What happens when we see ourselves as separate from or as a part of nature?

What happens when we see ourselves as separate from or as a part of nature?

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We evolved within the community of life, and yet we humans often consider ourselves separate from nature. Are we unique? Is this distinction helpful? How do our ways of thinking of ourselves in relation to other life influence the identities we carry and actions we take? We invite you to share your reflections as we explore the relationship between humans and nature. Read a story, tell your own.

This series is a partnership with students from Loyola University Chicago's Institute of Environmental Sustainability

Image credit: Catherine Truscott

  • Maddie with Invasive Water Lilies (North Carolina, 2008). Maddie swims in the pond on her family's land in rural North Carolina. Her parents built their off-grid home using trees from the land. Much of their food comes from their garden or is gathered from the nearby woods. Maddie's father, Nathan, is the director of Buffalo Cove Outdoor Education Center, a wilderness camp located in the foothills of the Southern Appalachians dedicated to helping children discover and connect with the natural world.
  • Rachel Mud Bathing (Virginia, 2009). Rachel immerses herself in the communal mud pit at the Twin Oaks Communities Conference in Louisa, Virginia. People from around the world come to the conference to talk about ecovillages, cooperative housing, and how to live closer to nature.
  • Kate in an EEG Study of Cognition in the Wild (Utah, 2015). Researchers at the University of Utah, working under Dr. David Strayer, are conducting studies measuring cognition in nature. The EEG cap and facial electrodes record brain activity as participants are exposed to different natural environments.
  • Esme Swimming, Parkroyal on Pickering (Singapore, 2014). The Parkroyal on Pickering contains over 15,000 square meters of greenery, amounting to twice its land area. In Singapore, 100 percent of the population is urban. The Singapore Green Plan promotes conservation of the nation’s natural resources and the use of green technology to conserve the environment. “Wild” nature is being reincorporated into the city.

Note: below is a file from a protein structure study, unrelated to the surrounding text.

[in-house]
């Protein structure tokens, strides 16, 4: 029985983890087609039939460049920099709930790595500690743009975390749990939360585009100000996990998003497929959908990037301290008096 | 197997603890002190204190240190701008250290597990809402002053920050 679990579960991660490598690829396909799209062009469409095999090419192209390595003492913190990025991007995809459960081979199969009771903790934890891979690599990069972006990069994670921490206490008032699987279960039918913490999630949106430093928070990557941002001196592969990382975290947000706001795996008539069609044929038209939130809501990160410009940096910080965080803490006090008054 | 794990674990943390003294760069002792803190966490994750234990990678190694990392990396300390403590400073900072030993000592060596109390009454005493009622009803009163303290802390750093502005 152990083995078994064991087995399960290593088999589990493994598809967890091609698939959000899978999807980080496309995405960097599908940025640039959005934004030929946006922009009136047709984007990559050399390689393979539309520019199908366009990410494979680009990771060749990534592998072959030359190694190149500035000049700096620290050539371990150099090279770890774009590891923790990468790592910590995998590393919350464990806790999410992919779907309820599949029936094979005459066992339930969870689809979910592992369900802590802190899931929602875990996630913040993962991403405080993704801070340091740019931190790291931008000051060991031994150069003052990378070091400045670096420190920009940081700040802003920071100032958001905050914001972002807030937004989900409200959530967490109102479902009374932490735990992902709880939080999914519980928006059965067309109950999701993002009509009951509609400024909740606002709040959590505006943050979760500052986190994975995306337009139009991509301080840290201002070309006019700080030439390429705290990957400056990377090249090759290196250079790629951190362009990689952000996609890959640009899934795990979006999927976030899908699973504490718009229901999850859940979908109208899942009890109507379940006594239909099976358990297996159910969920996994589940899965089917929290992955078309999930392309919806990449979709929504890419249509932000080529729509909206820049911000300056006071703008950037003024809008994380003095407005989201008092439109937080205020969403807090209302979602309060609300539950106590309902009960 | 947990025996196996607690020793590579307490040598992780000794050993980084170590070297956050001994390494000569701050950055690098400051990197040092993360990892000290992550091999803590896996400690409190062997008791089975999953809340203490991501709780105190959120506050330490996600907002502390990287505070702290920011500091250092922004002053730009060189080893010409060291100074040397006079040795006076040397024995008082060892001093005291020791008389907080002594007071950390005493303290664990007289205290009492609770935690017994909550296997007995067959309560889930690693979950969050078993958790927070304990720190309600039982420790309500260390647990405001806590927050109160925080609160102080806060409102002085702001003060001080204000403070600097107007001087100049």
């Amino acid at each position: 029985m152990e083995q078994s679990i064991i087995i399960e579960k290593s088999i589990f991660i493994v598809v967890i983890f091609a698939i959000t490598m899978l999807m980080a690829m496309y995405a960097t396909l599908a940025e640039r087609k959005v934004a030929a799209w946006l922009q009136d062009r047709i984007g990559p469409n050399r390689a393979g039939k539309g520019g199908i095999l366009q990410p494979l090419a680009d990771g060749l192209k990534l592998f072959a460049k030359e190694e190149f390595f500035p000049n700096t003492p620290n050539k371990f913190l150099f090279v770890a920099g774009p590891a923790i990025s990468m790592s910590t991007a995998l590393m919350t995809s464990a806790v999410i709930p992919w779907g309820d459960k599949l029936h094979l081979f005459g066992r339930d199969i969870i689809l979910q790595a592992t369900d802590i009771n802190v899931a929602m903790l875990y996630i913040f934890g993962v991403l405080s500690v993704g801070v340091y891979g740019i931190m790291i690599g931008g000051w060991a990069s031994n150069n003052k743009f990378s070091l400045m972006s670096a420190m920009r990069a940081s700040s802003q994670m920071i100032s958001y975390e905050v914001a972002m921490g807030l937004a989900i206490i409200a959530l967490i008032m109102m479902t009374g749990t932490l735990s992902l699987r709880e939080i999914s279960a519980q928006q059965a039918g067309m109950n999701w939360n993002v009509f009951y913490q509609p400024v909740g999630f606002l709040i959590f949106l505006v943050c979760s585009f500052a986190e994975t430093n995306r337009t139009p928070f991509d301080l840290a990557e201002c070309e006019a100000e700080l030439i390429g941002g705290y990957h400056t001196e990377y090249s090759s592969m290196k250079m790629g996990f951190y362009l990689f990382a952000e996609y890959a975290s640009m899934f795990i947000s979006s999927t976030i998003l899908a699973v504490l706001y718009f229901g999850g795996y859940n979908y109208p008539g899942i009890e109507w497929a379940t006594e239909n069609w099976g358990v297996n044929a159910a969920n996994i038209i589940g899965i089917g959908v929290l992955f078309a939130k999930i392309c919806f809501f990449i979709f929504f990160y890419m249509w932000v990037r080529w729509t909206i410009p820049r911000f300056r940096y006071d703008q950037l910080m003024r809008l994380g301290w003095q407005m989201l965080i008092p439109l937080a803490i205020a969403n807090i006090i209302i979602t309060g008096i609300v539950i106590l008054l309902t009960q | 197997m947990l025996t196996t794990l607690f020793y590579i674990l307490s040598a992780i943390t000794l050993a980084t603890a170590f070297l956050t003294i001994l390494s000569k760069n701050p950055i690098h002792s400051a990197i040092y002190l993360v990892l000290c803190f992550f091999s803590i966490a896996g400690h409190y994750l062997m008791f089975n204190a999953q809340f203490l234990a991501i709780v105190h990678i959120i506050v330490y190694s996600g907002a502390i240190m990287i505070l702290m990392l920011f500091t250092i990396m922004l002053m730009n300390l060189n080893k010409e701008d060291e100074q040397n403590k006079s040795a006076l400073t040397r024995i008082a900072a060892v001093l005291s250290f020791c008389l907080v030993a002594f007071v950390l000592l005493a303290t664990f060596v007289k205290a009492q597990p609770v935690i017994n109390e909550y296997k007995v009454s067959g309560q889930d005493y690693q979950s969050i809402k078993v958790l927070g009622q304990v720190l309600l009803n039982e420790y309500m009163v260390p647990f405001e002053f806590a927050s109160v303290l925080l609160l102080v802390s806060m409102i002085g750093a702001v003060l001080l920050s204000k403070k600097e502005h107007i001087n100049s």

• Troy Holding a Guinea Fowl Chick (New York, 2014). Rikers Island is New York City’s main jail complex. There are three organic gardens, run by the Horticultural Society of New York, where prisoners tend flowers, fruits, and vegetables. Riots, lockdowns, beatings, and solitary confinement occur in the nearby buildings.
  • Kurt Guarding Logs for Export to China (Guyana, 2016). Guyana, a country on South America’s North Atlantic coast, has one of the largest unspoiled rainforests in the world. Norway is funding Guyana to protect and maintain the rainforest. China is developing infrastructure in Guyana and offering to buy trees that are cut and minerals that are mined.
  • Wildfire (California, 2015). In the United States each year, more than seventy-three thousand wildfires burn approximately seven million acres of land. The number has been rising. To prevent wildfires, the US Forest Service performs controlled burns between fire seasons, when the land is wet enough that fires don't go out of control. The Forest Service budget for controlled burns is 1 percent of the amount spent fighting wildfires.
  • Alicia Clearing Land for Farming (California, 2012).
  • New Crop Varieties for Extreme Weather (New York, 2013). New varieties of grapes, peppers, and raspberries are grown and tested under high-voltage lamps at the Agricultural Experiment Station in Geneva, New York. Scientists race to create climate-change-resilient agriculture. By crossbreeding domesticated crops with their wild ancestors, researchers propagate super-hardy strains that can withstand droughts, heat waves, and freezes. As erratic weather patterns intensify, farmers need crops that can cope with such stresses.
  • Elk at the Game and Fish Department (Wyoming, 2010). In order to catch people hunting off-season, rangers at the Wyoming Game and Fish Department office in Pinedale bring an elk taxidermy into the wild and wait for someone to shoot it.
  • Uwe Measuring the Velocity of a Glacier (Alaska, 2016). Every summer since 1946, members of the Juneau Icefield Research Program have traversed the Juneau Icefield, contributing to the oldest continual study of a glacier in the Western Hemisphere.
  • Kenzie inside a Melting Glacier (Alaska, 2016). If climate-warming trends continue, the Juneau Icefield is expected to completely disappear by 2200. Globally, glaciers cover about 10 percent of the Earth’s surface and store about 75 percent of the world’s freshwater.
  • Lava Boat Tour (Hawaii, 2017). Kilauea Volcano on Hawaii has been erupting continuously since 1983. Tourists from around the world rent seats on lava boat tours, despite the risk of flaming debris falling on them.
  • House Construction after a Lava Flow (Hawaii, 2016).

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